This workshop will explore the fundamentals of character development and how to create rounded characters. We will explore types of characters; how different characters are necessary for the development and survival of others and how to breathe life into our characters so that they relatable to audiences from a variety of perspectives.

  • Types of characters
  • Villains vs Victims
  • Impulses and purposes
  • Establishing needs and wants – giving life
  • Mapping their journey’s – how are they intertwined?

 

Week Six – Exploring Place: Tuesday 25th August @ 6.30pm – 8.30pm

This session will establish an understanding of the role place plays within a plot and how it influences character development. When we speak of place within story, its meaning extends beyond cities and towns, but also to mindsets (i.e. traditions, culture, beliefs situations and circumstances).

  • Creating histories
  • Exploring what place means – not just cities and towns but situations and circumstances too.
  • Understanding how places as characters – defining their own needs and wants
  • Creating attachment between character and place

 

Week Seven – Exploring Language: Tuesday 1st September @ 6.30pm – 8.30pm

This workshop will develop our understanding of language. How we implement language to influence characterisation both of the people and places within our stories.

  • Exploring dialect.
  • The importance of consistency
  • How language can contribute to characterisation.

 

Weeks Eight, Nine and Ten – Drafting and Polishing the story: Tuesday 8th September, Tuesday 15th September & Tuesday 22nd September @ 6.30pm – 8.30pm

 

The final three weeks of this workshop series will focus on the final pieces of writing work-shopper have been developing. We will share our work with other workshop members and exchange feedback.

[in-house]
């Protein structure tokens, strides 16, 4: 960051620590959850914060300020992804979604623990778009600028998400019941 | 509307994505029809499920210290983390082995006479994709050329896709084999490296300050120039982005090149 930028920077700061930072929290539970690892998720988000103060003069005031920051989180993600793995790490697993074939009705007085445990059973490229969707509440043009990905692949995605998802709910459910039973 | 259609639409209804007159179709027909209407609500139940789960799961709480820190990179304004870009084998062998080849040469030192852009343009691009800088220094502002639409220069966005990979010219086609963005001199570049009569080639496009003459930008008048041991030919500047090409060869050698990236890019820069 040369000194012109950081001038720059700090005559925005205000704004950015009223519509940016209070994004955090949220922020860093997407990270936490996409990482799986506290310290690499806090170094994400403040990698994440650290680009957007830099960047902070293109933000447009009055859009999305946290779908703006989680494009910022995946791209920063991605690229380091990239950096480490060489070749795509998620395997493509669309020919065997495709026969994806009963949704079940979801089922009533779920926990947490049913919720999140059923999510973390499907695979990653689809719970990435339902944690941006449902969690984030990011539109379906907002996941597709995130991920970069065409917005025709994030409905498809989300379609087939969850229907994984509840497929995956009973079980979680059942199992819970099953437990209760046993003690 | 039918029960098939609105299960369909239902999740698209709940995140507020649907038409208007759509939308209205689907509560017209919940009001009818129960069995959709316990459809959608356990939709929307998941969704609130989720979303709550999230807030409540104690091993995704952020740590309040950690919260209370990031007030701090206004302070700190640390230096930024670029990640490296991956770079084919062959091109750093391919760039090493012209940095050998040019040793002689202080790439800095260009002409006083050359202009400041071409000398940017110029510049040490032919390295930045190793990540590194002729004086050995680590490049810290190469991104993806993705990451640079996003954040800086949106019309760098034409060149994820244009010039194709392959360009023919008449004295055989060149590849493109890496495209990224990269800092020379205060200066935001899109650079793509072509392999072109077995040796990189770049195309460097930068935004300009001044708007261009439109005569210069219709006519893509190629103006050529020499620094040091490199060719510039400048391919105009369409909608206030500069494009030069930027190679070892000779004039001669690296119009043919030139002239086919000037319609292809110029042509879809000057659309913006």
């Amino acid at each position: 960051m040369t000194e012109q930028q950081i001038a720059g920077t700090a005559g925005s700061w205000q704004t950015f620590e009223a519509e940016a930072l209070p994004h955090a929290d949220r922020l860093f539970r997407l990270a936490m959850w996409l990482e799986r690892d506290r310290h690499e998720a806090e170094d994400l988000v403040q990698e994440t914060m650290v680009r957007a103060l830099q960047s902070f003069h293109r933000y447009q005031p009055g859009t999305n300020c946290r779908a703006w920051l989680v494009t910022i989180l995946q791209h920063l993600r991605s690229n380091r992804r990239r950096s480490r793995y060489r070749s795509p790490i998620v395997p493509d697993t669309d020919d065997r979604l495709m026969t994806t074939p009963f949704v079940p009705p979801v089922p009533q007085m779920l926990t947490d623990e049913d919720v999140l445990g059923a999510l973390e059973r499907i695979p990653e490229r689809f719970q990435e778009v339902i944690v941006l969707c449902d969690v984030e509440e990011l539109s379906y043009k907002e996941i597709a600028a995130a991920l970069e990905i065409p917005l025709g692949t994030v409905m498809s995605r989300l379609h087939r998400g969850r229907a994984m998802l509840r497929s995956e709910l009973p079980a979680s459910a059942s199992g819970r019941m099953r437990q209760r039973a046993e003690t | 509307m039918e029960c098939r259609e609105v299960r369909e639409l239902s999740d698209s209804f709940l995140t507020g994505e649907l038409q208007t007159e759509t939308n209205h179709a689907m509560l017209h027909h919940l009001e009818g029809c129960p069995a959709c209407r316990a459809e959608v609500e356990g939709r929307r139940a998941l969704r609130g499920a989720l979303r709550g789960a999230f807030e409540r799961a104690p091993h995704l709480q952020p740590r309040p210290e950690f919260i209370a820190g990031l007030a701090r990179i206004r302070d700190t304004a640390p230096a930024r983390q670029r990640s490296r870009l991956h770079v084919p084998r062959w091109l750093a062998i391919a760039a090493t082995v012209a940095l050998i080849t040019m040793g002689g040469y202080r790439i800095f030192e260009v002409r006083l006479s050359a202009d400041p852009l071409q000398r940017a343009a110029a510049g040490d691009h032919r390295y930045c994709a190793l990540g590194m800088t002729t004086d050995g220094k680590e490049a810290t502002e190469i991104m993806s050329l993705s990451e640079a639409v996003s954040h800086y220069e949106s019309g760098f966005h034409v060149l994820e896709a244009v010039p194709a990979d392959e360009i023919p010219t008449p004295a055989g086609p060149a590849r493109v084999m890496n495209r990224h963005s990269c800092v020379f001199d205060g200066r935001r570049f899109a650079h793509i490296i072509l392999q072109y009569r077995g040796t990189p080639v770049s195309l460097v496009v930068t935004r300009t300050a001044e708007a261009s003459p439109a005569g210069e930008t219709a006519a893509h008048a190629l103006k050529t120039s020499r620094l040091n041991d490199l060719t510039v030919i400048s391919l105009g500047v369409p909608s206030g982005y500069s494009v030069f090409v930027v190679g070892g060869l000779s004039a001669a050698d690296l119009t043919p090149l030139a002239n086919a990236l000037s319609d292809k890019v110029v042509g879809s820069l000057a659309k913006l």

About Selma

Selma graduated from the University of Lincoln in 2018 with a Masters in Drama (playwriting), and has since founded a theatre company called ‘Ari Theatre’.

Ari Theatre aims to re-shape the way we tell stories on stage and eliminate the single-story narratives that result in the creation of stereotypes, which then create divisions between nations, cultures and people.

Alongside Ari Theatre, Selma is a Mphil/PHD student at the University of Lincoln School of Performing Arts. Her research is provisionally titled ”Building the bridges and shifting societal perceptions of stereotypes through contemporary playwriting across Britain and Sub-Saharan Africa”. Her research is concerned with the contributions in which playwriting has/ has had in shaping our national perceptions of ourselves as well as of other nations.

Book your place

The cost of this 10-week series is £135.00 for NWS members and £162.00 for general admission. Book your place, or to find out more about joining NWS, head to our membership page.

To help split the cost, we ask that you pay a 50% non-refundable deposit to secure your place (£67.50 for NWS members and £81.00 for general admission) with the remaining balance payable by Tuesday 4th August. You can either choose to pay the balance via PayPal or NWS can issue you with an invoice.

Eventbrite - editing your poetry

Access

The workshop will be delivered online via Zoom. Once social distancing measures are in place, it might be the case that the sessions continue in-person at the Studio.

Participants will be updated regularly regarding any changes to how the sessions are delivered.

Zoom is a cloud-based video conferencing service you can use to virtually meet with others – either by video or audio-only or both. A user manual containing access instructions and a link will be sent out to you before the workshop. You will need an internet connection, and a computer with either a built in camera or webcam, and a built-in microphone/speaker.

Details

Date:
21 July
Time:
18:30 - 20:30
Event Categories:
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Venue

Nottingham Writers’ Studio
25 Hockley
Nottingham, Nottinghamshire NG1 1FH United Kingdom
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Website:
https://www.nottinghamwritersstudio.co.uk